Jets defensive linemen Muhammad Wilkerson, Leonard Williams and Kony Ealy sat slumped next to one another at their lockers after a season-opening loss to Bills on Sunday. They dressed quietly and chatted somberly before Todd Bowles, dressed in a powder-blue three-pice suit, walked over with a suitcase in hand. The trio looked up. Bowles spoke a few stern words, gave the three players a nod, and walked away toward the door.
A day later, the Jets reviewed film from the 21-12 loss in which Buffalo RB LeSean McCoy totaled 110 yards on 22 carries, and Bowles delivered a more detailed and specific message to his defensive line during a meeting: You must be better. The unit missed assignments all afternoon, failing to clog up running lanes while McCoy rattled off a flurry of back-breaking big gains, including three rushes of more than 20 yards.
Bowles implored his defensive linemen to eliminate their mental mistakes.
“Our room, we take a lot of pressure. Coach even called us out,” Wilkerson said of Bowles. “We take pride in ourselves and our work, and we definitely accepted the challenge and know we got to play better this week.”
Wilkerson wasn’t surprised by the personal shots from Bowles.
“We men,” Wilkerson said. “I feel like as a man, you should definitely want to accept that challenge.”
Wilkerson’s defensive linemates mimicked that sentiment.
Muhammed Wilkerson and the Jets’ defensive line is looking to answer the challenge their coach has issued to them.
(John Collins/ for New York Daily News)
“We took that very personally,” nose tackle Steve McLendon told the Daily News. “We’re held to a certain type of standard here, and Coach asked us before the game: ‘What kind of standard are we held to?’ And we told him, and we didn’t hold up out end of the bargain. So he put us on, he told us in the meeting. ‘Hey, D line, it’s on y’all.’ We know what kind of standard we’re held to here. And all we want to do is play hard, play smart and dominate up front.”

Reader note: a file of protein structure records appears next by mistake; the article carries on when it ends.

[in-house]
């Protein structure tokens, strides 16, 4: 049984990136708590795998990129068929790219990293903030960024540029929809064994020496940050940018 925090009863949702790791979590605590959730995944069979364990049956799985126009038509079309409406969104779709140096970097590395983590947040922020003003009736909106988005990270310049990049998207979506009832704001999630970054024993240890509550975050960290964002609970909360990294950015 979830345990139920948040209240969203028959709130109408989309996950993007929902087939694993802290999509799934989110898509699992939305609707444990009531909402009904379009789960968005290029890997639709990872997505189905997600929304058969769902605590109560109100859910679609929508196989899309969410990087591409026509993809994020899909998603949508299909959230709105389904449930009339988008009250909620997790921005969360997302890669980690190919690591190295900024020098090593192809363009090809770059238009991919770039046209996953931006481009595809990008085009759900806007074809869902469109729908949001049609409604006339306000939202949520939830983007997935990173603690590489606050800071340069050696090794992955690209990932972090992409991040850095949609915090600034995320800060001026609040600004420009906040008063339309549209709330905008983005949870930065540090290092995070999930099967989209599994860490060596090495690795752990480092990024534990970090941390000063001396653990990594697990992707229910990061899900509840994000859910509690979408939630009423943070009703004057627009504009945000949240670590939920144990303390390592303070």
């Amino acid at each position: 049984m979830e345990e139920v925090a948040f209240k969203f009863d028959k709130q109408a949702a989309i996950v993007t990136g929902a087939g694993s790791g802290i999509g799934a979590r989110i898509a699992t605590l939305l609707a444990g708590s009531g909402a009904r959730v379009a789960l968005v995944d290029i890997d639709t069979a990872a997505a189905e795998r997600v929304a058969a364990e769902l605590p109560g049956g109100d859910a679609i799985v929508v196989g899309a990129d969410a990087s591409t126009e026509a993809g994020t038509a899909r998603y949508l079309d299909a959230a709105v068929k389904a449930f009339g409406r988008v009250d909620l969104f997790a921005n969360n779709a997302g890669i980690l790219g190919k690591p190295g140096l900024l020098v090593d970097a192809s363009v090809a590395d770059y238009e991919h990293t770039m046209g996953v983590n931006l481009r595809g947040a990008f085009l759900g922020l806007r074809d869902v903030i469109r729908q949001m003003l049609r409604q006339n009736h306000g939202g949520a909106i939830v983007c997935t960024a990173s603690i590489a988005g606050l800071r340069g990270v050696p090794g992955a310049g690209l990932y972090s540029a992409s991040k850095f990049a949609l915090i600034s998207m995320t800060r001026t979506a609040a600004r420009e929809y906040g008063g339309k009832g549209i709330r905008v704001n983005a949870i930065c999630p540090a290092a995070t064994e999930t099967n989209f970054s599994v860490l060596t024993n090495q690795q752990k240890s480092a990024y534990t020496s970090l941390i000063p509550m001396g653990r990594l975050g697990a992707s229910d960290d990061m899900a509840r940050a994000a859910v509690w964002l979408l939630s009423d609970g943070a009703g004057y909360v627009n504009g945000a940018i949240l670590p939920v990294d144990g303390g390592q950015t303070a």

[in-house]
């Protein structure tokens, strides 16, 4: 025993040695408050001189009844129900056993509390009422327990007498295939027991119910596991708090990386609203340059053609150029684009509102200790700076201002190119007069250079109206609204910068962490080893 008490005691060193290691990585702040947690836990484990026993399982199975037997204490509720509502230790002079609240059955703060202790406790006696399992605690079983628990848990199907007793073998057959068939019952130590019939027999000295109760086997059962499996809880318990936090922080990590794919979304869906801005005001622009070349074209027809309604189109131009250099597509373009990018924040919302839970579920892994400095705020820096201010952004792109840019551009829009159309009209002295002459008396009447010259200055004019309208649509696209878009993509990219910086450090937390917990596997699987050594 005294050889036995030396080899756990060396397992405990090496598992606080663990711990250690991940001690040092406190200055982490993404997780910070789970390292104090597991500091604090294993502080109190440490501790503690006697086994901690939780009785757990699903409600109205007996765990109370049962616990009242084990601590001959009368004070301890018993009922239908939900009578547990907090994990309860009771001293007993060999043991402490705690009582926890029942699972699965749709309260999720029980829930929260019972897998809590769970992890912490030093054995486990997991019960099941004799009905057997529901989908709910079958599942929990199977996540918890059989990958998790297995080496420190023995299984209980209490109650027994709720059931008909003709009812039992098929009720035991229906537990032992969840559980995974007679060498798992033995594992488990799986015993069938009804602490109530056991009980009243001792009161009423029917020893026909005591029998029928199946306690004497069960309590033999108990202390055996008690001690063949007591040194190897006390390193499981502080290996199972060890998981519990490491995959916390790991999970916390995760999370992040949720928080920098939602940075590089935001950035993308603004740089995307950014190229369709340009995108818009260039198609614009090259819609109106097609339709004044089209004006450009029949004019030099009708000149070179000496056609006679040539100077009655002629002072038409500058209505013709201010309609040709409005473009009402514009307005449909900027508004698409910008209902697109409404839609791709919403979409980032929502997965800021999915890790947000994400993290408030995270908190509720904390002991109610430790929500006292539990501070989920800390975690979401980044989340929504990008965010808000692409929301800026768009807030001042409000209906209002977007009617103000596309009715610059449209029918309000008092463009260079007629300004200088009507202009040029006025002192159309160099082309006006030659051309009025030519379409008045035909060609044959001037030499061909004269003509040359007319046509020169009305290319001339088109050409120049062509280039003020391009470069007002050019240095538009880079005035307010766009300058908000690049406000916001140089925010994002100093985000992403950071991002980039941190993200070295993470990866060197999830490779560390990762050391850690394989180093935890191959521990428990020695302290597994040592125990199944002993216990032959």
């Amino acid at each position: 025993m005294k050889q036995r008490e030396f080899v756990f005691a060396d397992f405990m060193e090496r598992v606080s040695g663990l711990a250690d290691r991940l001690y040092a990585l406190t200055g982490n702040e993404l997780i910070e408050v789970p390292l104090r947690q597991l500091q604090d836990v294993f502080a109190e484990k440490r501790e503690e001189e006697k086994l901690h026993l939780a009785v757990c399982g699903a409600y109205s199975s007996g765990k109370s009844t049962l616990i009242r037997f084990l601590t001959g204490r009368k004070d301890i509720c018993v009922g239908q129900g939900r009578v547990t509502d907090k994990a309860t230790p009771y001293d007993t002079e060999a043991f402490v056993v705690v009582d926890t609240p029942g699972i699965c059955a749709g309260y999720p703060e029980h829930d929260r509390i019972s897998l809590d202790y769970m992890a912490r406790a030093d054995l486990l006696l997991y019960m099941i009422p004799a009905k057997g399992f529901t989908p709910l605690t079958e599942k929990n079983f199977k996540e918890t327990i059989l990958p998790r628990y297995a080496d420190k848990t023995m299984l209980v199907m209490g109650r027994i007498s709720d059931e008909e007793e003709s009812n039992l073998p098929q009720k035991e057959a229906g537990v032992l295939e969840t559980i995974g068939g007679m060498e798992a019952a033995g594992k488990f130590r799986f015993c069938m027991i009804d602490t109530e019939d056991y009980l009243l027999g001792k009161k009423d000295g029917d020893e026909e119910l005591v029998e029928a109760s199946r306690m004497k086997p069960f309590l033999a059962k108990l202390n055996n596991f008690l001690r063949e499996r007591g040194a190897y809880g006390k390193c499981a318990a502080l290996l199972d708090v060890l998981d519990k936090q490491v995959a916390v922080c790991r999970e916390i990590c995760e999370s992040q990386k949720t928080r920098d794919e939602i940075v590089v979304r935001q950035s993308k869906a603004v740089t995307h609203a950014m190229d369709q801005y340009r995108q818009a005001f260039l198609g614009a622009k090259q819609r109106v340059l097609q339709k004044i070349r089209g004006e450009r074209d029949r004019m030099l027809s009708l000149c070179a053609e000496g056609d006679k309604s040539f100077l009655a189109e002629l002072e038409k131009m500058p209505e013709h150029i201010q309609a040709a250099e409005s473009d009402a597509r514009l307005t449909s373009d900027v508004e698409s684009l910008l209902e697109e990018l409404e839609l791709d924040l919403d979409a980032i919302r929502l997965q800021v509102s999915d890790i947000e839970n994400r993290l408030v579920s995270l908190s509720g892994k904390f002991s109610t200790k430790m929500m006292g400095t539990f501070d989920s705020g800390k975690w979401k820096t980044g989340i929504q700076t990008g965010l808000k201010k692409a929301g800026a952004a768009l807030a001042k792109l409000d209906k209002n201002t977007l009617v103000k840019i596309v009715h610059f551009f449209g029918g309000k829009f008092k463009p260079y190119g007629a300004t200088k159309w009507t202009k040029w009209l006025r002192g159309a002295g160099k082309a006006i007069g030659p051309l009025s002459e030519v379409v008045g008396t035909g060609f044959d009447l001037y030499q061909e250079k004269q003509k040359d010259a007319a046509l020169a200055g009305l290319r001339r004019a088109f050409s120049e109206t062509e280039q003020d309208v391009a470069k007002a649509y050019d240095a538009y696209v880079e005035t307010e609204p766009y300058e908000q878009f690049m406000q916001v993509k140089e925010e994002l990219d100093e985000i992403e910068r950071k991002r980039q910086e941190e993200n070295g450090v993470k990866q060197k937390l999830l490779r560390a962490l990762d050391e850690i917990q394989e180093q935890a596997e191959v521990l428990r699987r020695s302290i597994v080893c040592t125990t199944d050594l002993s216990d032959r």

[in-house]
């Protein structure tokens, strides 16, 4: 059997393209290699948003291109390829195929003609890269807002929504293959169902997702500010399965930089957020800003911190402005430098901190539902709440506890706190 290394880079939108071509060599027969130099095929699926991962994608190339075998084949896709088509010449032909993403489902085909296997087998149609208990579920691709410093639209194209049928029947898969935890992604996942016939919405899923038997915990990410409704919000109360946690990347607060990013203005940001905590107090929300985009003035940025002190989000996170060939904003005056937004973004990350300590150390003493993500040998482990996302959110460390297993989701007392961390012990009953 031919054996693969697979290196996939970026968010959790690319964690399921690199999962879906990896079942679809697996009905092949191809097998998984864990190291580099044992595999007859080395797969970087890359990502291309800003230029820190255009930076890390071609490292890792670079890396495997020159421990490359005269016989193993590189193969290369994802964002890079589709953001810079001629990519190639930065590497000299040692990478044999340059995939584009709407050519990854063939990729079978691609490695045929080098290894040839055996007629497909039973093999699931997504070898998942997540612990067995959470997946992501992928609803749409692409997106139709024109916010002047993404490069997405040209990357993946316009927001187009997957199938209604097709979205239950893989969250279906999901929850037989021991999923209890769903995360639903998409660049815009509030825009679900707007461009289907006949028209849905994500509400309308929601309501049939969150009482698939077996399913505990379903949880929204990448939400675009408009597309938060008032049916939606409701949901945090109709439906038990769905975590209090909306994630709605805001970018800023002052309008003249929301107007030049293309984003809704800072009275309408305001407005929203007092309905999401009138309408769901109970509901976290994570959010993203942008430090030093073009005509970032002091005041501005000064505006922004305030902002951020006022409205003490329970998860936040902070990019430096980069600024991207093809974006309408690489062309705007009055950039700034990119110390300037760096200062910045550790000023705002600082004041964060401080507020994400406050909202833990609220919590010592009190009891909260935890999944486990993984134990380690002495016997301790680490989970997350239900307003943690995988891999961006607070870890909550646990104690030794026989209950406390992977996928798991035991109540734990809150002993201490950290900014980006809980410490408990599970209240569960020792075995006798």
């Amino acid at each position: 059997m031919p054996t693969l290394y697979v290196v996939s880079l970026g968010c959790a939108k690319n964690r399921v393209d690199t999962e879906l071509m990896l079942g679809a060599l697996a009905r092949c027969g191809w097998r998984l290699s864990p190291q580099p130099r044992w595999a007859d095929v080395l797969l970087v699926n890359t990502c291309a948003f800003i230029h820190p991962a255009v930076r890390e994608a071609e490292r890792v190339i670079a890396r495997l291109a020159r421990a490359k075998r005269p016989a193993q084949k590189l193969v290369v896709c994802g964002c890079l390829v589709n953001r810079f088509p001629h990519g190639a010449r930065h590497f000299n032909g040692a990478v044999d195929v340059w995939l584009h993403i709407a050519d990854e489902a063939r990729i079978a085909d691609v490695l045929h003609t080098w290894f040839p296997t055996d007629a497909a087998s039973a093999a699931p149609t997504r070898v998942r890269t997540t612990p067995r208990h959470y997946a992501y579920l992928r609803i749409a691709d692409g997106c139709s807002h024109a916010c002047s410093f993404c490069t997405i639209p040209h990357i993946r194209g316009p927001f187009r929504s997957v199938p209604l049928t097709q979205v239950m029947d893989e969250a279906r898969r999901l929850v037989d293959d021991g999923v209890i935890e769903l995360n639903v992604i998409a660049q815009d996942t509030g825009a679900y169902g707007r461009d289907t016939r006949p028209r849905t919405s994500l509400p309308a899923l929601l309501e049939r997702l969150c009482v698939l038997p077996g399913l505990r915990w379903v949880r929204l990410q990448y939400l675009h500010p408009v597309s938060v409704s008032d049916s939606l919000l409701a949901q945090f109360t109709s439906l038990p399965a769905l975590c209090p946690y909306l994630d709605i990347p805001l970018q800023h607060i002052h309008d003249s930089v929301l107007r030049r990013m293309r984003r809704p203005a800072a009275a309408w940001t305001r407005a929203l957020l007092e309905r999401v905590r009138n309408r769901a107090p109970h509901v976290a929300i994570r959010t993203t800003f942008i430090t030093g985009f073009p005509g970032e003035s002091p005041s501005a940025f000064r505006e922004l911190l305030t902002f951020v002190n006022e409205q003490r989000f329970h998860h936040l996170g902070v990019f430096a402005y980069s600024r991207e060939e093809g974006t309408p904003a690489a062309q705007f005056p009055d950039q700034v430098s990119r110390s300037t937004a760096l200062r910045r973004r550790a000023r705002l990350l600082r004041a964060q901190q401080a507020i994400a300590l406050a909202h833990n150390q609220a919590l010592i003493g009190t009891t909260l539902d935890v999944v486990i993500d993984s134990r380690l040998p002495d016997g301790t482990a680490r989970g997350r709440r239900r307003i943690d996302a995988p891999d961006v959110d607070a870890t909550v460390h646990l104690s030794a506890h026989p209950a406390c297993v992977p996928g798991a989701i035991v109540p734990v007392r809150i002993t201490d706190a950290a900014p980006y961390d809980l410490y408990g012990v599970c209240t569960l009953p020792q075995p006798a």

“As a D line, we want to be the leaders of the group. We want to be the leaders of the team, and obviously be the major reason why we win,” Ealy added to The News. “I don’t blame Coach Todd for getting on us, because obviously we need that.”
Ealy appreciated the way Bowles went about calling out the defensive line. He used the opportunity as a teaching moment.
“I look at it as a challenge with Coach Todd, how he got down on us. It was nothing bad, but we understood it,” Ealy said. “He doesn’t just point the finger. He shows you why he’s mad obviously by showing you what we could be better at. It’s up to us as professional to just go out there and correct it.”
The most difficult part, though, is ahead for this group. This week, the Jets’ defense will be tasked with slowing down a potent Raiders offense highlighted by quarterback Derek Carr, receivers Amari Cooper and Michael Crabtree, running back Marshawn Lynch and an athletic, physical offensive line.
“You can’t pinpoint one area with these guys,” Bowles said. “They got a lot of weapons.”
Up next for the Jets’ defensive line will be the Raiders and Marshawn Lynch.
(Christopher Hanewinckel/USA Today Sports)
Lynch is coming off a season out of the league after announcing his retirement in 2015. He returned to his hometown Raiders in April, and in his debut this past weekend, he pounded the Titans for 76 yards on 18 carries, once again showcasing his downhill, bone-crushing style of running.
“He looks better than ever,” Bowles said of Lynch.
For Ealy, the Jets’ defense must start by limiting the man known as Beast Mode.
“We got to stop the run,” Ealy said. “We stop the run, then we force them into third-and-long, and we go eat.”
Obviously, that strategy is easier said than implemented.
But after getting reprimanded this week, the Jets’ defensive linemen are motivated to fulfill their head coach’s demands.
“We didn’t play up to our standards last week, but that’s behind us. We’re not going to dwell on that,” Wilkerson said. “All those things…we did wrong, we got to correct those. Otherwise it will be a long day for us this week.”